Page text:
jury could conclude that Kottka was deliberately indifferent to his cell conditions. In particular,
plaintiff provides no context for his discussion with Kottka, such as whether they spoke at
plaintiff’s cell or somewhere else. This matters, because if plaintiff had pointed out the feces to
Kottka or if Kottka had been present and actually smelled feces, then plaintiff might have stated
a viable claim against Kottka. Here, however, plaintiff has not alleged when or where the
discussion occurred, or even what was discussed in detail. Rather, he states only that he told
Kottka there was a smell and feces in his cell. Without more, no reasonable jury could conclude
that Kottka actually knew the extent of plaintiff’s cell conditions and then consciously
disregarded them. Olson, 750 F.3d at 713 (prison guard can be liable for deliberate indifference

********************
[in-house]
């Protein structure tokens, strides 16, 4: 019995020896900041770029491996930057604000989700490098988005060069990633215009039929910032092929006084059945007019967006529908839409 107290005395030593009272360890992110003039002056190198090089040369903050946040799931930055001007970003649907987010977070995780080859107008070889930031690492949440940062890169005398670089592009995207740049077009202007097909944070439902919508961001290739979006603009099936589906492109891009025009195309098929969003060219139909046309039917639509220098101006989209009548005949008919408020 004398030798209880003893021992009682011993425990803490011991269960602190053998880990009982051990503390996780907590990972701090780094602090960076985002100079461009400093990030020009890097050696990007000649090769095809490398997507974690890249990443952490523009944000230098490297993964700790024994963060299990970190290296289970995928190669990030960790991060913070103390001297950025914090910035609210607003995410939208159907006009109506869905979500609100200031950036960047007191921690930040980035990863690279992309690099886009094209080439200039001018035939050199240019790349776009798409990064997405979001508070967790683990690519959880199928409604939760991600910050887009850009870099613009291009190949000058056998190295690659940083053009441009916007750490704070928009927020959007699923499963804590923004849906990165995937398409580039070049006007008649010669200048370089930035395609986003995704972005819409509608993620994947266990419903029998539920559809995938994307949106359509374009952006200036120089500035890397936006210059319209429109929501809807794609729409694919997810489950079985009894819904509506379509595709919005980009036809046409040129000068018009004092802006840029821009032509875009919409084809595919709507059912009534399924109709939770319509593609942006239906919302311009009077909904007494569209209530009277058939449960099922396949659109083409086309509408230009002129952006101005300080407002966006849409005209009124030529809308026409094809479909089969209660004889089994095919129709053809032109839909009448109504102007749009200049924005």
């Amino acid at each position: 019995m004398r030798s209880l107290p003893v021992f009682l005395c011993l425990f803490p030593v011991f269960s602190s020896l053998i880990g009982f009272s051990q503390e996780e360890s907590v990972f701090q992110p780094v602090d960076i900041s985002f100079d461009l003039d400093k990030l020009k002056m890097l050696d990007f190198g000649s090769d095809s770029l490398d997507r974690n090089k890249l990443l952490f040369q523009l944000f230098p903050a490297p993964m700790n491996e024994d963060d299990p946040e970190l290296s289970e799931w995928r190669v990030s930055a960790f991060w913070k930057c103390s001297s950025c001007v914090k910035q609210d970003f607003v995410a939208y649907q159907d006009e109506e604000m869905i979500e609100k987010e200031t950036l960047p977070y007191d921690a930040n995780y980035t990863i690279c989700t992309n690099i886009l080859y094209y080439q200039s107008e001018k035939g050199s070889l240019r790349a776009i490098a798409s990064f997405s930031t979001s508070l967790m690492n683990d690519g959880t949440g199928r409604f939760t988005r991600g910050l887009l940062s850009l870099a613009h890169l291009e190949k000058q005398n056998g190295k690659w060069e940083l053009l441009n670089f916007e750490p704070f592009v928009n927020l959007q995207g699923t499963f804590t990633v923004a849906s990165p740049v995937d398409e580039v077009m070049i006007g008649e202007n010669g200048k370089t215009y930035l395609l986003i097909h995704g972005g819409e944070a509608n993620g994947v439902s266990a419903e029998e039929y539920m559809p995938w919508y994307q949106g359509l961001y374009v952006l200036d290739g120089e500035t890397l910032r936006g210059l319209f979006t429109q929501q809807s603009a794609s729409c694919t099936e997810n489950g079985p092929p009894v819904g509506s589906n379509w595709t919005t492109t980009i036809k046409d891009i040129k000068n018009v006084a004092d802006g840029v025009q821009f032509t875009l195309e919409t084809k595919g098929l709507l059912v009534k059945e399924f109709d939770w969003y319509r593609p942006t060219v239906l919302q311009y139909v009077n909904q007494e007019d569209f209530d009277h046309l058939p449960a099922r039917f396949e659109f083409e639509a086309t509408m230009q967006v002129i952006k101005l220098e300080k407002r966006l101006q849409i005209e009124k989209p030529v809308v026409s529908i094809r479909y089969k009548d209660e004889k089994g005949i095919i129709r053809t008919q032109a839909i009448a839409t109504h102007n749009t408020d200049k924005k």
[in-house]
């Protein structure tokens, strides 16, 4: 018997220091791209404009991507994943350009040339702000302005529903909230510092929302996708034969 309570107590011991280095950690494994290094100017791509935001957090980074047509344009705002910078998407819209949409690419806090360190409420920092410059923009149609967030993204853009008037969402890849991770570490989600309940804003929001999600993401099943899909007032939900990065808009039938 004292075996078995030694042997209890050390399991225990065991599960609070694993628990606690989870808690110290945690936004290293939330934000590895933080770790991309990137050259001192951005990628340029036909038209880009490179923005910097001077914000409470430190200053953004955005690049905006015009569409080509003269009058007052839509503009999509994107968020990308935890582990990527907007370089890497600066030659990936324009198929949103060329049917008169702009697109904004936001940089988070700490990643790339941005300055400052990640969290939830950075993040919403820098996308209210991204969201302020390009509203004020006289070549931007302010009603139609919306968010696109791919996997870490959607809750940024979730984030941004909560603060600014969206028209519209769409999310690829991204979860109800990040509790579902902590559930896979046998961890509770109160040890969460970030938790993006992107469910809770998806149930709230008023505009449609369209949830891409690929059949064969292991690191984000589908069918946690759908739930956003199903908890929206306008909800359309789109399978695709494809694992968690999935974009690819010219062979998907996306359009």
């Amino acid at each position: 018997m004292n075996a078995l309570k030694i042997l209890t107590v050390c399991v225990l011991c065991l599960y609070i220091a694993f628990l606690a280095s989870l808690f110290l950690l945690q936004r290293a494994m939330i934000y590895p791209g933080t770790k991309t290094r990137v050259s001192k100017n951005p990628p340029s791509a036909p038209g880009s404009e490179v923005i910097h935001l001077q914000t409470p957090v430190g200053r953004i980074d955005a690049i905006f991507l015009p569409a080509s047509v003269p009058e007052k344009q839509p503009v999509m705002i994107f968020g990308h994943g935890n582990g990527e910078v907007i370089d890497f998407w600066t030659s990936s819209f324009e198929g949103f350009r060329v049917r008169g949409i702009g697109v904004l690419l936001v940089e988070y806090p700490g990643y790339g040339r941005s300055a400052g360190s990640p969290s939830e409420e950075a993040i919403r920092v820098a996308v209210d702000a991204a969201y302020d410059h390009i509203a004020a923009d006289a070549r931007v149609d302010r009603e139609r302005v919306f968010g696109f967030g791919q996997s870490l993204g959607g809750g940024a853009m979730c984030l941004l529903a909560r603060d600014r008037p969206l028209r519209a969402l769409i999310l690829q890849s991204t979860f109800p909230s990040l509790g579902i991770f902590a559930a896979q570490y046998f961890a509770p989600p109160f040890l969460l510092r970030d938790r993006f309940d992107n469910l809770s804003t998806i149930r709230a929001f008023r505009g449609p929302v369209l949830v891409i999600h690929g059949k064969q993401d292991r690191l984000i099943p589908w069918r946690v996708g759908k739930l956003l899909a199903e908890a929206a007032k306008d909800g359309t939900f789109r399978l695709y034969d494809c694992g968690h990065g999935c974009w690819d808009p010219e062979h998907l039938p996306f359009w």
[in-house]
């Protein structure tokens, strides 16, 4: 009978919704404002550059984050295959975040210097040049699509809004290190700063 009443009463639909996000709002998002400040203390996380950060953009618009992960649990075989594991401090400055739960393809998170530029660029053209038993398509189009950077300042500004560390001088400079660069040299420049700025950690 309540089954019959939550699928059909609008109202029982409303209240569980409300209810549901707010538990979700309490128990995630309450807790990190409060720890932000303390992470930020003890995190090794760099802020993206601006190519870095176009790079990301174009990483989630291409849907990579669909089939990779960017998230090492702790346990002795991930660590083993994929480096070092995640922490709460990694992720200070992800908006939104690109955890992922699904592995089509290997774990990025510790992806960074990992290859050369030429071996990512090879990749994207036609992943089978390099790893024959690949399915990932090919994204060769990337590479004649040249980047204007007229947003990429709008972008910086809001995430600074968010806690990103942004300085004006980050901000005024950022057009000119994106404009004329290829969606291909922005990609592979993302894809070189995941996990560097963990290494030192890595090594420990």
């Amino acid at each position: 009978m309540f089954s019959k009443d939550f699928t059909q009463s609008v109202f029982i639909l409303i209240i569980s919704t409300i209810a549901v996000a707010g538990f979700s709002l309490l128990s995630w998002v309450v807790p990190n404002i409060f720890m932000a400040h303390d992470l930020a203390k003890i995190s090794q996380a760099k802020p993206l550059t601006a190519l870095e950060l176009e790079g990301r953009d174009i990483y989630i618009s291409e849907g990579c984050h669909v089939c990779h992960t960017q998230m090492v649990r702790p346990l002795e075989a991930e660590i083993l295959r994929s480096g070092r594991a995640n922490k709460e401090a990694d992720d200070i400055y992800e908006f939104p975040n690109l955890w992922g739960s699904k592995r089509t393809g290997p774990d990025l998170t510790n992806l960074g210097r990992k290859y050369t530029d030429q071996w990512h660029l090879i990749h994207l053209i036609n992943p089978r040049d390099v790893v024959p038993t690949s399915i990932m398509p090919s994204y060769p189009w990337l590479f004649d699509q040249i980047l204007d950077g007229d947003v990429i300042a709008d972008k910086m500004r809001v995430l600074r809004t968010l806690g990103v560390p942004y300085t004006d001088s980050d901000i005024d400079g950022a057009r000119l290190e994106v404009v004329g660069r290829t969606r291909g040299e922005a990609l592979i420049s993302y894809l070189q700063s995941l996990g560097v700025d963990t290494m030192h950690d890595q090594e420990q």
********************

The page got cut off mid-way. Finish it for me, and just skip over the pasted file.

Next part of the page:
only if he believed prisoner’s complaints about a substantial risk of serious harm).
Moreover, Kottka did investigate plaintiff’s complaints about his cell. On March 5, after
consulting with unit staff who told him that plaintiff’s cell had been cleaned properly already,
Kottka and Ashworth ordered that plaintiff’s cell be cleaned again by an inmate swamper.
Although plaintiff argues that Kottka should have ordered this immediately, or moved him to
a different cell upon hearing his March 3 complaints (which I am assuming for summary
judgment purposes actually occurred), plaintiff has not submitted enough evidence from which
a reasonable jury could conclude that Kottka’s delay amounted to deliberate indifference.